Cookies help us deliver our Services. By using our Services, you agree to our use of cookies. Learn More.

The Hollywood Legend Behind Li Jun Li's Role In Babylon - Exclusive

Many of the characters in "Babylon" — writer-director Damien Chazelle's massive chronicle of 1920s Hollywood in all its debauchery and madness — are loosely based on real historical figures from the industry at that time. Margot Robbie's aspiring actor, Nellie LaRoy, is inspired by silent era sex symbol Clara Bow, while Brad Pitt's star-in-decline, Jack Conrad, is modeled after leading men like John Gilbert and Douglas Fairbanks, who could not successfully make the transition to sound pictures.

One of the most fascinating characters in the film is Lady Fay Zhu, played in mesmerizing fashion by Li Jun Li. Lady Fay is first introduced during the film's opening party, in which — dressed in a top hat and tuxedo — she sings an extremely raunchy song of the period to a drunken, appreciative audience. We later see that in addition to her job as a late-night chanteuse, she's also an actor, writes title cards for silent films, and even helps out at her parents' laundromat to make ends meet — since performers were not exactly showered with riches at the time.

"Damien has mentioned that back in the day, actors weren't considered the same way as they are today," Li told Looper in our exclusive interview. "Hence the line in the film, 'No actors or dogs allowed,' because actors these days were always juggling multiple jobs at once."

While some of the details of Lady Fay's life have been created for the film, she — like the other characters — was inspired by a person who existed in real life and navigated institutionalized Hollywood bigotry to become a star in her own right.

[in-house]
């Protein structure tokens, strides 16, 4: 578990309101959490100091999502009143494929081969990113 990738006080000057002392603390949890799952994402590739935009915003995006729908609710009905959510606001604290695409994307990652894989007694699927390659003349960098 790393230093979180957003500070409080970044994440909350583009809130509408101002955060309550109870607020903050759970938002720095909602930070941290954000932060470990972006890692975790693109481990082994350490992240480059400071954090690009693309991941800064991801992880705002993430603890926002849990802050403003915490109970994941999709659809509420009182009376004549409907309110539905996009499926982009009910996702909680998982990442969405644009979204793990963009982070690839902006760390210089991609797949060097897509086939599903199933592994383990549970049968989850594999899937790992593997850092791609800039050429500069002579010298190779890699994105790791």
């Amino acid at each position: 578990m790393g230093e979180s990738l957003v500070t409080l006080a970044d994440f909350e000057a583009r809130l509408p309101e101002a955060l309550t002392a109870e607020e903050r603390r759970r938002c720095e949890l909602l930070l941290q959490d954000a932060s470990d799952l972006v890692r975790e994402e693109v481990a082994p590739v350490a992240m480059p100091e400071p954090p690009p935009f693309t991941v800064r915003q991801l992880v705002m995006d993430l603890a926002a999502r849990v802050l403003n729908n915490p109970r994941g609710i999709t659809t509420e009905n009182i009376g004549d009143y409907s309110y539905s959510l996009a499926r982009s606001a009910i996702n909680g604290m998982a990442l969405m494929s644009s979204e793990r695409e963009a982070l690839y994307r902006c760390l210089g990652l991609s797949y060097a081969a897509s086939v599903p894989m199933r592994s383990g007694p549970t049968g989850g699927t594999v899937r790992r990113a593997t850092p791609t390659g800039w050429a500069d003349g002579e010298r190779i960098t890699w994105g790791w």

Lady Fay was modeled on this precedent-shattering actor

The real-life screen personality that Lady Fay is based on was Anna May Wong, widely considered the first Chinese American actor to become a movie star. Born in January 1905 in Los Angeles, Wong knew from a young age that she wanted to be in the movies and landed her first screen appearance as an extra in the 1919 film "The Red Lantern." Her first lead came at the age of 17 in 1922's "The Toll of the Sea," one of the first films made in Technicolor (via New York Public Library).

While Wong worked steadily in Hollywood — successfully making the jump to talkies with the 1930 production "The Flame of Love" — she was constantly relegated to supporting roles or stereotypical "Asian" characters, which eventually drove her to find work in Europe. Even after Paramount Pictures lured her back later in the '30s, she still had to fight against the prevailing bigotry in the business.

"[Wong] was famously known for saying she had died a thousand deaths because she was in so many films, in all of which she played the villain and was killed in a crude manner of some sort," Li Jun Li told us about the star, who eventually starred in 1951's "The Gallery of Madame Liu-Tsong," the first TV show led by an Asian American actor. "She was always pigeonholed to play either the dragon lady or some fetishized version of 'Oriental' something."

Li says that many of the qualities that make the fictional Lady Fay stand out in "Babylon" were ported over from Wong's life. "What really stuck out for me was her resilience through all of the struggles and hardship she had to endure in that world, being one of the only POCs in the industry," Li explained, "and how little she cared about what other people thought. She has developed quite a thick skin, being in this industry for that long and seeing everything over the years."

"Babylon" is in theaters now.